[RESOLVED] Hub vs. Switch 
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Thread: [RESOLVED] Hub vs. Switch

  1. #1
    backpackgirl
    Guest

    Post Hub vs. Switch

    I am currently in the process of organizing a T1 installation next week. Right now, we have 18 devices on the lan via 3 10/100 8 port hubs. Is it overkill to install a switch off the VINA box and then run the hubs off of it. Or does it make more sense to re-run the cable to the hub or switch directly connected to the VINA box? I forsee our network growing to around 30+ devices in the next yr to 18 months.


  2. #2
    x_789
    Guest

    Post

    Im not quite sure what you are asking? Are you sugesting putting the Vina voice/data box on to a switch and then running the 3 hubs each into a port on the switch. If so that is only going to depend on if its and inteligent switch that has the capabilits of building a switching table for each port. then it woudl segement each of the 8 ports of the hubs to one port. If its not an inteligent switch it will simply be like you dont even have a switch there is will still just send all the trafic around. My suggestion is to upgrade all hubs to switches. You can buy 2 24 port switches and then resolve your issue this will also greatly speed up network. Or buy one managable switch that has the capability of being upgraded so you can add ports as need. X

    [This message has been edited by x_789 (edited January 30, 2001).]

  3. #3
    cheras
    Guest

    Post

    I agree with this.


    <font face="Verdana, Arial" size="2">Originally posted by x_789:
    Im not quite sure what you are asking? Are you sugesting putting the Vina voice/data box on to a switch and then running the 3 hubs each into a port on the switch. If so that is only going to depend on if its and inteligent switch that has the capabilits of building a switching table for each port. then it woudl segement each of the 8 ports of the hubs to one port. If its not an inteligent switch it will simply be like you dont even have a switch there is will still just send all the trafic around. My suggestion is to upgrade all hubs to switches. You can buy 2 24 port switches and then resolve your issue this will also greatly speed up network. Or buy one managable switch that has the capability of being upgraded so you can add ports as need. X </font>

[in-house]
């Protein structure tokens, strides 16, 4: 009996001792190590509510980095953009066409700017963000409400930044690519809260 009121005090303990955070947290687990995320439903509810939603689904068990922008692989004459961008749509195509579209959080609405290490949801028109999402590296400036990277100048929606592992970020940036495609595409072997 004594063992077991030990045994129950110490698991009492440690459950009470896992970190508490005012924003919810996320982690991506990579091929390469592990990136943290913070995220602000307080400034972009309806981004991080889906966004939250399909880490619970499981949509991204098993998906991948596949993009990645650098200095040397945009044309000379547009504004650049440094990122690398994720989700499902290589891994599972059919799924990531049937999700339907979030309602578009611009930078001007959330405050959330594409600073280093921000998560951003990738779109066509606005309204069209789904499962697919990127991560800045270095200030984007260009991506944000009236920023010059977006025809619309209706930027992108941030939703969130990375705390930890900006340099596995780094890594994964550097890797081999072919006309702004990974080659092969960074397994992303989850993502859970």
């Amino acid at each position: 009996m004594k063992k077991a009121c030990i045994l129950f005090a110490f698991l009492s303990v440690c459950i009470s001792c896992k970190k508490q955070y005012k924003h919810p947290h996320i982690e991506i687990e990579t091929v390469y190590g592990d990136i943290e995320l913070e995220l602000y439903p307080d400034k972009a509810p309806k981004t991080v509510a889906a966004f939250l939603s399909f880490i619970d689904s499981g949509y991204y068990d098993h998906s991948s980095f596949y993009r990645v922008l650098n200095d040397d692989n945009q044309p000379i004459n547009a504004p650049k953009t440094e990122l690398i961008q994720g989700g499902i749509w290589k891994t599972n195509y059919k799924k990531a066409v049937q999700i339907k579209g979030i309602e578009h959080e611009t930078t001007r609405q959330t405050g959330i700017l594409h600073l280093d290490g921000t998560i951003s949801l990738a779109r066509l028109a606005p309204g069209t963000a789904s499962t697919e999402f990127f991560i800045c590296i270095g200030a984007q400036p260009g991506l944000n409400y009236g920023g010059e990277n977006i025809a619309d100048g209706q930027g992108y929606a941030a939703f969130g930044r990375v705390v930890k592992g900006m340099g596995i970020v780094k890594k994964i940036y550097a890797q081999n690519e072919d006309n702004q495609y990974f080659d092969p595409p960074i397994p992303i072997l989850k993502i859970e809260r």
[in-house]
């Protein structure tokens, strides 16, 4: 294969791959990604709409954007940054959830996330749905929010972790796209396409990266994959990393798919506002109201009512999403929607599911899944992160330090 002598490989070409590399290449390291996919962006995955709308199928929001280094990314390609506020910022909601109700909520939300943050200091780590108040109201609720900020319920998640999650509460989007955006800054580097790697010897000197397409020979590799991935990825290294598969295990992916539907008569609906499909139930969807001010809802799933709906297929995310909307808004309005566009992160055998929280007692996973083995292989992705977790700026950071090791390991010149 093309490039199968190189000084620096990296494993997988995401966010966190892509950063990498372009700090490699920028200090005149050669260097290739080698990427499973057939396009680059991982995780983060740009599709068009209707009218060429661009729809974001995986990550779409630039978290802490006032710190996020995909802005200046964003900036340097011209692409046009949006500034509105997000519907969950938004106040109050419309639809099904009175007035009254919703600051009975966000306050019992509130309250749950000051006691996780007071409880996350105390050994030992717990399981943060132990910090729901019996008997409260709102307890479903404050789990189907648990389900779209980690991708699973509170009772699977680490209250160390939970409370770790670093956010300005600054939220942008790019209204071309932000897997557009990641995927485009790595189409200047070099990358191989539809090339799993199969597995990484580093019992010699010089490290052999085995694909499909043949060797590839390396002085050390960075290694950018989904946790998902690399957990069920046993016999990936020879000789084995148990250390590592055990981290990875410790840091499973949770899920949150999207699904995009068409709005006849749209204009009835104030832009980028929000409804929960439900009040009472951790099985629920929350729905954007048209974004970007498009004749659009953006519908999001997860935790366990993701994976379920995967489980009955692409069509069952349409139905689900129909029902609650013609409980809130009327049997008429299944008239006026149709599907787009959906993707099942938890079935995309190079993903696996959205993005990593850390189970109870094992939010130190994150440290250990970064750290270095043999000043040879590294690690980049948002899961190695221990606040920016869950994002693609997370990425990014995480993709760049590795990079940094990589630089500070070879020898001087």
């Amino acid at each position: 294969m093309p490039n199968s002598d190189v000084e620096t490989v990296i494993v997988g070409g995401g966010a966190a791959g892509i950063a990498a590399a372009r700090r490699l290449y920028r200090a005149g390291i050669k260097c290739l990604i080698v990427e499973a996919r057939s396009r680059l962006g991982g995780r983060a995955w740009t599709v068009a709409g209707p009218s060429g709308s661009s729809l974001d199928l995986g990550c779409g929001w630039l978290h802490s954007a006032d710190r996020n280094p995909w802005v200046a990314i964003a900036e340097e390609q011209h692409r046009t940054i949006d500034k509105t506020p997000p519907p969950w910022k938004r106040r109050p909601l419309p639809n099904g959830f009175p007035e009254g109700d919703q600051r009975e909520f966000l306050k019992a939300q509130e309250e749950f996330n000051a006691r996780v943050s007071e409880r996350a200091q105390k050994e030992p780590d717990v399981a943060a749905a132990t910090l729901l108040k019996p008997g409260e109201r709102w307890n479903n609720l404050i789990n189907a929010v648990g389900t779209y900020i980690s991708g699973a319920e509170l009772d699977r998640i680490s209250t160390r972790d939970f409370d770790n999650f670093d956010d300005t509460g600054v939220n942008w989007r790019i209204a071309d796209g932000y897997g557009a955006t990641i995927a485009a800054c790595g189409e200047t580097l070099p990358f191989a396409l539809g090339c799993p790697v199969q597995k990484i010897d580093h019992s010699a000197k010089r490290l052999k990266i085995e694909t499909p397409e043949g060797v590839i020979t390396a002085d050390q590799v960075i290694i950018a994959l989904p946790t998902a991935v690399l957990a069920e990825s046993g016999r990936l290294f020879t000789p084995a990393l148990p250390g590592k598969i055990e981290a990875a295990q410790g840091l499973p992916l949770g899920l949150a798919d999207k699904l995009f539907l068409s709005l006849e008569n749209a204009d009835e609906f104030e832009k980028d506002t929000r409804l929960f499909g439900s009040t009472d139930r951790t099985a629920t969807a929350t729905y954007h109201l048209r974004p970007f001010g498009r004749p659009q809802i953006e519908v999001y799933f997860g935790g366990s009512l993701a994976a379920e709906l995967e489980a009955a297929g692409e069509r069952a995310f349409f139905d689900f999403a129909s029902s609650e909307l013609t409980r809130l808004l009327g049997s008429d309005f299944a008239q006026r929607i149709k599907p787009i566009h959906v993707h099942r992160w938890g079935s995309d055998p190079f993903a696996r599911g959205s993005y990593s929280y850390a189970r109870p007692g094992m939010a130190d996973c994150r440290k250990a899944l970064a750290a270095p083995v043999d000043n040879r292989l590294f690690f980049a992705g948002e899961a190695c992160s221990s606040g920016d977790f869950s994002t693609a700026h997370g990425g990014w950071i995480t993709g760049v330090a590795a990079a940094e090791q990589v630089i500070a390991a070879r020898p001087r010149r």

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  4. #4
    condor
    Guest

    Thumbs up

    I would go with switches, you can even get unmanaged ones if you're not plannig to grow to more than 30 (if you will - better get the managed ones that you can create V-Lans in the future)

    Pros: (for a network of less than 50 Computers)

    100Mbit Full duplex, No more collisons.

    if you get a managed one :

    Remote management of Ports (error viewing, connect/disconnect) Grouping (VLAN ?) etc...

    I wouldn't use one switch and than connect the rest of the computers to hubs... that kinda beats the purpose.

    ------------------
    Computers do exactly as you tell them - not what you want them to do ...

  5. #5
    xtac
    Guest

    Post

    Just use switches. Managed ones if you can afford it. If you do no get a managed Switch you can still use a hub to detect errors.

    A switch is like having a bridge on each port. With a hub, you can plug in a sniffer and get packets from all ports. It is a shared backbone. You cannot do this with a switch. To test a port, just plug a hub into that port, plug the computer and sniffer into the hub. Now you can see all the packets.

  6. #6
    iamtheman
    Guest

    Post

    A layer 2 switch breaks up your network traffic into separate collision domains. It does not help with broadcast domains. A layer 3 switch which works at the network layer of the OSI model can do both.

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    Born to Network

  7. #7
    iateyourcat
    Guest

    Post

    with 24 users it's acceptable to run the hubs off the switch and have 3 collision domains. i doubt your users will saturate this network but if you find any slowdown or if your users transfer large files, drop a sniffer on the network before and after you put the switch in and look at your utilization and collisions. it'd be a good idea to establish a baseline on your network utilization..

    remember that when your on a 100Mb hub, the highest throughput your going to get is about 30-40 Mb/s for the entire collision domain but when your on a switch you can get 100Mb/s for each point to point connection. for example, if you have 10 machines and each user is connected to only one other user for a single instance, you can get 500Mb/s throughput on that switch while running in half duplex and 1Gb/s throughput in full duplex mode.

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    =-iateyourcat-=

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